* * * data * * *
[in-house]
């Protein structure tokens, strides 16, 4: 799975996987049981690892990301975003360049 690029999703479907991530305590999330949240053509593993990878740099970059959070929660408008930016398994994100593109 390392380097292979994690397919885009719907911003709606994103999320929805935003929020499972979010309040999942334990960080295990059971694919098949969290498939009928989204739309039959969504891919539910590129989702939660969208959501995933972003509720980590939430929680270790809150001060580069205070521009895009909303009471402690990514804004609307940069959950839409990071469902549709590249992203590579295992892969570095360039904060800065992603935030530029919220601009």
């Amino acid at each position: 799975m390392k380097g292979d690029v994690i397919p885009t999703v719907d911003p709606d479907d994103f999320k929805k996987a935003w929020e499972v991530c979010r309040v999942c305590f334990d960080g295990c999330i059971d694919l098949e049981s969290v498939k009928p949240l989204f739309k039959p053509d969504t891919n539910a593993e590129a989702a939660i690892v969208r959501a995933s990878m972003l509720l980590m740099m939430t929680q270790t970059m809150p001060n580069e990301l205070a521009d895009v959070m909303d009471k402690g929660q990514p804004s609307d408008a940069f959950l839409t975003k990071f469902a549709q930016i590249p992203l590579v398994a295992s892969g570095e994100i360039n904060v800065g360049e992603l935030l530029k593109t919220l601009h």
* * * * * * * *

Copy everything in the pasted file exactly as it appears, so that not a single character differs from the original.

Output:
[in-house]
């Protein structure tokens, strides 16, 4: 799975996987049981690892990301975003360049 690029999703479907991530305590999330949240053509593993990878740099970059959070929660408008930016398994994100593109 390392380097292979994690397919885009719907911003709606994103999320929805935003929020499972979010309040999942334990960080295990059971694919098949969290498939009928989204739309039959969504891919539910590129989702939660969208959501995933972003509720980590939430929680270790809150001060580069205070521009895009909303009471402690990514804004609307940069959950839409990071469902549709590249992203590579295992892969570095360039904060800065992603935030530029919220601009």
């Amino acid at each position: 799975m390392k380097g292979d690029v994690i397919p885009t999703v719907d911003p709606d479907d994103f999320k929805k996987a935003w929020e499972v991530c979010r309040v999942c305590f334990d960080g295990c999330i059971d694919l098949e049981s969290v498939k009928p949240l989204f739309k039959p053509d969504t891919n539910a593993e590129a989702a939660i690892v969208r959501a995933s990878m972003l509720l980590m740099m939430t929680q270790t970059m809150p001060n580069e990301l205070a521009d895009v959070m909303d009471k402690g929660q990514p804004s609307d408008a940069f959950l839409t975003k990071f469902a549709q930016i590249p992203l590579v398994a295992s892969g570095e994100i360039n904060v800065g360049e992603l935030l530029k593109t919220l601009h």